As a rule of thumb, take everything you read online with a grain of salt―including every account security email from Apple. If you’re not too careful, you could be serving your Apple account right into a phisher’s hands.
Remember that any cyber criminal would love to get their hands on your account info, especially your Apple ID. Your Apple ID, after all, is a link to all your Apple devices as well as access to your passwords, purchased contents, and even credit card information.
So if you recently got an email on your iPhone from Apple iMessages saying your username and password had been used to suspiciously log into an iPhone 6… tread carefully. It could very well be a bait to lure you into giving away your Apple ID or clicking on malicious links.
Telltale Signs of Phishing
You’re probably no stranger to phishing scams. In fact, you probably received an email or two from supposedly legitimate organizations/contacts/companies trying to procure log-in info from you. Although there are several ways by which you can receive such messages, your email and iMessage are where you typically find them.
How can you determine if an Apple email is legit or not? To the untrained eye, it can be difficult to tell an official one apart from those made for phishing. Keep in mind that online crooks have spent years mimicking official Apple emails to a point where you can’t always trust messages simply because they’re branded with Apple logos.
Look for other clues, instead. For instance, be wary of an email asking you to reset your password even when you haven’t recently prompted Apple to do so. Raise another red flag if the email asks you to login from a link.
Try hovering your cursor over links on the email. This should reveal their real destination so you know where you’ll be redirected when you click on them. The links should have “apple.com” in them or any official domain you’ve signed up with. Otherwise, don’t let your guard down.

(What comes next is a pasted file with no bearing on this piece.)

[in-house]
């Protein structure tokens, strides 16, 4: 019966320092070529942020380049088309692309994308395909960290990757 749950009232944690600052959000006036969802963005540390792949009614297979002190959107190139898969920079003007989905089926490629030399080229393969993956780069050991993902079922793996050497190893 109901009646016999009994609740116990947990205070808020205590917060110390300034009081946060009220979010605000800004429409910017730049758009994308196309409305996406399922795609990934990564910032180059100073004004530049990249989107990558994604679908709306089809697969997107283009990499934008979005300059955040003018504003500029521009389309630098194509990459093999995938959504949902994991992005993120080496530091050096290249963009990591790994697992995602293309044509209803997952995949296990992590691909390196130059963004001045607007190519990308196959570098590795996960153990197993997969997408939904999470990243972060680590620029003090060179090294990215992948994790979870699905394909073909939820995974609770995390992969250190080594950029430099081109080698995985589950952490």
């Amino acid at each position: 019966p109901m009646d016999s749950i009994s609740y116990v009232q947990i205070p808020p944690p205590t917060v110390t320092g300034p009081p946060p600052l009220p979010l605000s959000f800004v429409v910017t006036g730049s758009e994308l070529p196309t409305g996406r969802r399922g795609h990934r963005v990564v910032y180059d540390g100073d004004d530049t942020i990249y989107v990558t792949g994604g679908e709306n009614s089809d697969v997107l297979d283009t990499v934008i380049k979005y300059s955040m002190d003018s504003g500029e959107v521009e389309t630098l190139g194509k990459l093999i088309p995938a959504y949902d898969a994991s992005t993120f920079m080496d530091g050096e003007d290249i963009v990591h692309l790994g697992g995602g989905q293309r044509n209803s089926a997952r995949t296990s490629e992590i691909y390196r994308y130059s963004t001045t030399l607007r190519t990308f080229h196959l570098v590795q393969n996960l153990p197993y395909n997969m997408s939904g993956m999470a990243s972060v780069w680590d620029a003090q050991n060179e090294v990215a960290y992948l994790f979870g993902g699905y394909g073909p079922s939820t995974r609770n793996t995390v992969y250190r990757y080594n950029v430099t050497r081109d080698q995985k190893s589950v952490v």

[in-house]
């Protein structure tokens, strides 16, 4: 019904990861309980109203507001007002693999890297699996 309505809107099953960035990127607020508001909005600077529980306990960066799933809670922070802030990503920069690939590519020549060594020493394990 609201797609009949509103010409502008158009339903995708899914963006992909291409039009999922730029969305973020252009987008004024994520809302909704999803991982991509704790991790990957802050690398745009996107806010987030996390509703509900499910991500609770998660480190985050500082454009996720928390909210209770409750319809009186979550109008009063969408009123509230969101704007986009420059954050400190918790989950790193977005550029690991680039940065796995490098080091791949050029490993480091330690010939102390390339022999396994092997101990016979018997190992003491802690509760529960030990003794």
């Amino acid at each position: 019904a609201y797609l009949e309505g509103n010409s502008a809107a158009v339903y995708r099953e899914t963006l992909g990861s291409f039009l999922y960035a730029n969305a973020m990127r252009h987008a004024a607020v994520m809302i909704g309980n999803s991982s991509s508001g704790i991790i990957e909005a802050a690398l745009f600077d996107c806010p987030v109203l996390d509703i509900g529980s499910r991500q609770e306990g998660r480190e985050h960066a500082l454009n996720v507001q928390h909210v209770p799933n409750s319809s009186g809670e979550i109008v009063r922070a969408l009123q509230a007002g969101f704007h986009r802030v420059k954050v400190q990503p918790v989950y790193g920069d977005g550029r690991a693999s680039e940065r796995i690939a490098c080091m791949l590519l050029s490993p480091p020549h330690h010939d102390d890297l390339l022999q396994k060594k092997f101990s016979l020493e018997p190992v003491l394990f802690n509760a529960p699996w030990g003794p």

More importantly, examine the email headers and see where it was sent from. Check whether the return address says it’s from Apple or any of its related services. See if the sender is from Apple, too, by tapping the sender’s name in the message header. The next screen will show you the sender’s actual address. Get ready to take the necessary action in case the sender isn’t from Apple.
Protect Yourself vs. Phishers and Email Scammers
Got enough evidence that the Apple iMessage email you received came from suspicious folks? In that case, let Apple know. Forward the message to email@example.com.
From there, check with your mail provider on how you can create a filter to keep you from receiving any future emails from the suspected online scammer. Afterward, get rid of the phishing emails you have received.
Reclaiming a Hacked Apple ID
Let’s say you clicked on any link on those suspected phishing emails. Theoretically, your account should be safe as long as you didn’t input any Apple credentials on dubious websites. If you did and you suddenly lose access to your account, try regaining control of your Apple ID immediately.
For starters, sign into your Apple ID account page. In case you’re shown a message that the account is locked or you can’t sign in, go to iforgot.apple.com. Once you’re in there, you can reset or unlock your account. If you still can’t sign in, get in touch with Apple Support.
We encourage you to set up two-factor authentication or two-step verification for your Apple ID from here on. Do this after you have updated and reviewed the personal and security info in your account. Those two measures should prevent anyone from accessing your account, even if they got a hold of your password.
To know more about how to deal with suspicious emails, check out Apple’s tips on dealing with phishing.
While no phishing ploys can readily pass the scrutiny of an iOS power user, they may easily fool newbie Mac-heads. And if you’re just moving from PC to Mac, the tips we’ve shared should keep you from being fooled into biting the proverbial poisoned apple.